Saviours of guitar rock? Hmmm, maybe.
Date: October 6, 2017
Venue: Rescue Rooms
Kasabian stated recently that they’re the only ones who can “save guitar music from the abyss”, before releasing an album that did little to actually prove that statement. If guitar music does indeed need saving, who ya gonna call? Kasabian? Er no. Liam Gallagher? Maybe have him on standby, but your best bet would be to tap up The Amazons, because if any band has the ability – and the agility – to throttle a guitar like grunge never died then it’s this 4-piece from Reading.
Putting a capital R into Rock, and delivering seismic slabs of alternative rock with a pop slant, they’re like Sundara Karma with less zen and Catfish & The Bottlemen with more bravado.
The Rescue Rooms is rammed for this gig, with punters eager to take in their youthful exuberance, irresistible hooks and contagious tunes.
Matt Thomson doesn’t look like your archetypal rock front man. Pale, and with ginger locks spilling down into his face, he’s more post-grad than post-rock, but what he lacks in a rock aesthetic he more than makes up for in rock posturing. He jerks and jolts with his guitar in his hands and the spirit of rock n roll in his throat.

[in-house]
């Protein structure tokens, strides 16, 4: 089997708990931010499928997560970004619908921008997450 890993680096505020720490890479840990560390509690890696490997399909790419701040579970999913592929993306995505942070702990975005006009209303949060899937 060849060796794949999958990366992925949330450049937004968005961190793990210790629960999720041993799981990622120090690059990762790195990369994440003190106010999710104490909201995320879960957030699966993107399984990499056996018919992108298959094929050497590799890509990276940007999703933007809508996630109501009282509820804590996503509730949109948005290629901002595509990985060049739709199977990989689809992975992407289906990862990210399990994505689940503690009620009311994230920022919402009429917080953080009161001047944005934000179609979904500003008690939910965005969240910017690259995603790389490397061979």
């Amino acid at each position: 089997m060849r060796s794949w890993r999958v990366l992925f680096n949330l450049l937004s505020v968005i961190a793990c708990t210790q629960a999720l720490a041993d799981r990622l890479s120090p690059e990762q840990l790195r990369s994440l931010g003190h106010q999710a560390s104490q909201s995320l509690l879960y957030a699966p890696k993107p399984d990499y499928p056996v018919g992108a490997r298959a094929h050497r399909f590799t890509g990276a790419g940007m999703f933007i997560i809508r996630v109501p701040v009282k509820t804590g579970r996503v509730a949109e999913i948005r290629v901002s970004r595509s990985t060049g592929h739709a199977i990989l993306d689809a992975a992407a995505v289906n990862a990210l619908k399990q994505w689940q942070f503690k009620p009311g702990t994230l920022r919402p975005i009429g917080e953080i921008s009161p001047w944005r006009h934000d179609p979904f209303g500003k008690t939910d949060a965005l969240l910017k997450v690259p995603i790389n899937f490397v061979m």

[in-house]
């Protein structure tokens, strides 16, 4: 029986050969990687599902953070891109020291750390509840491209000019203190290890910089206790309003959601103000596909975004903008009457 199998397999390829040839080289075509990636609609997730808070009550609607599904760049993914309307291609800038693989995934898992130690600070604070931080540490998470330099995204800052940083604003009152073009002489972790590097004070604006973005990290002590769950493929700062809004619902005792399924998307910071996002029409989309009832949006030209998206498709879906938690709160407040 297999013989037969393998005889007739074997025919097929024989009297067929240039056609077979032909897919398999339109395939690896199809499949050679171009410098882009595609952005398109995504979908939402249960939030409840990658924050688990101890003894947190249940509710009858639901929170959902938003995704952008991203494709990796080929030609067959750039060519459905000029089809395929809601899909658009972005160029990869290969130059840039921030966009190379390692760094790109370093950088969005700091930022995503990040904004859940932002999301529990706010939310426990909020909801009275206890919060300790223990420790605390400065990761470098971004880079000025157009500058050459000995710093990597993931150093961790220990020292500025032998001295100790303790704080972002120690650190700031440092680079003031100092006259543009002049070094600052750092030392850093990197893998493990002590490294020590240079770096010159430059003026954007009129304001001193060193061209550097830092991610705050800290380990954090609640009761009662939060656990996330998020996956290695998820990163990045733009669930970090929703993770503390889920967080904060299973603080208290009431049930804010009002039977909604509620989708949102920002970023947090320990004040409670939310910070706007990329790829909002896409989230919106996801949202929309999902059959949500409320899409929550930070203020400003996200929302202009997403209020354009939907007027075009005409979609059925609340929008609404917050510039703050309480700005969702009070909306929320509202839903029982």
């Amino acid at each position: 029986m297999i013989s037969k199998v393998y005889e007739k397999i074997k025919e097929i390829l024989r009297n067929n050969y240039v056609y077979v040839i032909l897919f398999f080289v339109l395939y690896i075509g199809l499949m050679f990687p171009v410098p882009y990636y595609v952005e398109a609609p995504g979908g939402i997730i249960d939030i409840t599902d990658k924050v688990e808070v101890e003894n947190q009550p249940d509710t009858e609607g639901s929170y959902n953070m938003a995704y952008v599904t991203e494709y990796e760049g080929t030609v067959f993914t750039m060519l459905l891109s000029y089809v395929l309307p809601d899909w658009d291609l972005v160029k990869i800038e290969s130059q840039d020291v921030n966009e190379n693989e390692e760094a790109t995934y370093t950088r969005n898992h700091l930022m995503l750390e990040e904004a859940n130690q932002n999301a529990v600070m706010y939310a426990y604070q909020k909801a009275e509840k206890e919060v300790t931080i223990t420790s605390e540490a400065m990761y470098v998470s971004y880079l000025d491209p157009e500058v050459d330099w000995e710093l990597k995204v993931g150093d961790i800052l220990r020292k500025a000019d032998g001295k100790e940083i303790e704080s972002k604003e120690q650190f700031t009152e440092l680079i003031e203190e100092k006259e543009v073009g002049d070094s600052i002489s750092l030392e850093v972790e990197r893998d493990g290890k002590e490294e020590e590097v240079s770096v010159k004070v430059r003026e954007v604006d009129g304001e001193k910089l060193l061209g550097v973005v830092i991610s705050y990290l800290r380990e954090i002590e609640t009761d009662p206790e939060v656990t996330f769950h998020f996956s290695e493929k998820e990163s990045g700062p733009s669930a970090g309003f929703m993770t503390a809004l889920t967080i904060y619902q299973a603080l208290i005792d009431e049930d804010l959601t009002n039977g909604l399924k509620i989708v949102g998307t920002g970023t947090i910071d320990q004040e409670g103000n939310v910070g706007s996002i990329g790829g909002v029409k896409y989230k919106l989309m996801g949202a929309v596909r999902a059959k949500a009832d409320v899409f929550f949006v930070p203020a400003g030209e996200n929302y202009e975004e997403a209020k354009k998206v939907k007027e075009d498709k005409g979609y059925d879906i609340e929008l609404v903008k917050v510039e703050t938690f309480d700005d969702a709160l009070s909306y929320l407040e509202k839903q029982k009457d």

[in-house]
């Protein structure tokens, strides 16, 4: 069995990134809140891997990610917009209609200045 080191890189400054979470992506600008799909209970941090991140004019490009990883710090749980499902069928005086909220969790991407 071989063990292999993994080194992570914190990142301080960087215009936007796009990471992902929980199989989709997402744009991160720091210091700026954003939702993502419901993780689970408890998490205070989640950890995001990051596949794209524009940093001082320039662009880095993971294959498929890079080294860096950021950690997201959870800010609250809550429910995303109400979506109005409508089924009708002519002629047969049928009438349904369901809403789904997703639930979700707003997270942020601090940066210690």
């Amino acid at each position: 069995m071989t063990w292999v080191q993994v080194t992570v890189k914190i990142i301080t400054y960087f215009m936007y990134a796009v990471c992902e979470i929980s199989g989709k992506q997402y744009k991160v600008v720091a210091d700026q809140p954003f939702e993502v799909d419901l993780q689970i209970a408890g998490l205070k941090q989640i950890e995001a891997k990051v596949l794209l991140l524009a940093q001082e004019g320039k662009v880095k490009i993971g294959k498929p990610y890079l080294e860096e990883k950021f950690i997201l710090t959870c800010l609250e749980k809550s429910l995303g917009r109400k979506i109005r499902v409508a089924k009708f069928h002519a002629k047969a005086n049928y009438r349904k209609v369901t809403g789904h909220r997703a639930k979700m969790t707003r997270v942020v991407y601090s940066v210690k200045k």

Ultraviolet is a bombastic opening, and follow-up Burn My Eyes is a chugging juggernaut that draws heavily from ’90s grunge.
“This gig is a very special gig for us”, begins Matt. “It’s the only gig to sell out on this tour!”. Nottingham clearly loves their brand of impassioned and emphatic rock. And what’s not to love exactly?
Holy Roller is like The Kooks re-wired with the wrong voltage (a good thing by the way) while the anthemic Black Magic is a bruising belter anchored around stadium-sized guitar hooks.
The only respite in the impassioned and emphatic onslaught on the cochlears comes in the encore with the beatific piano balled, Palace. But even that is trumped by the outstanding Junk Food Forever, which ends their triumphant set.
Savours of guitar music? Well, if the cap fits.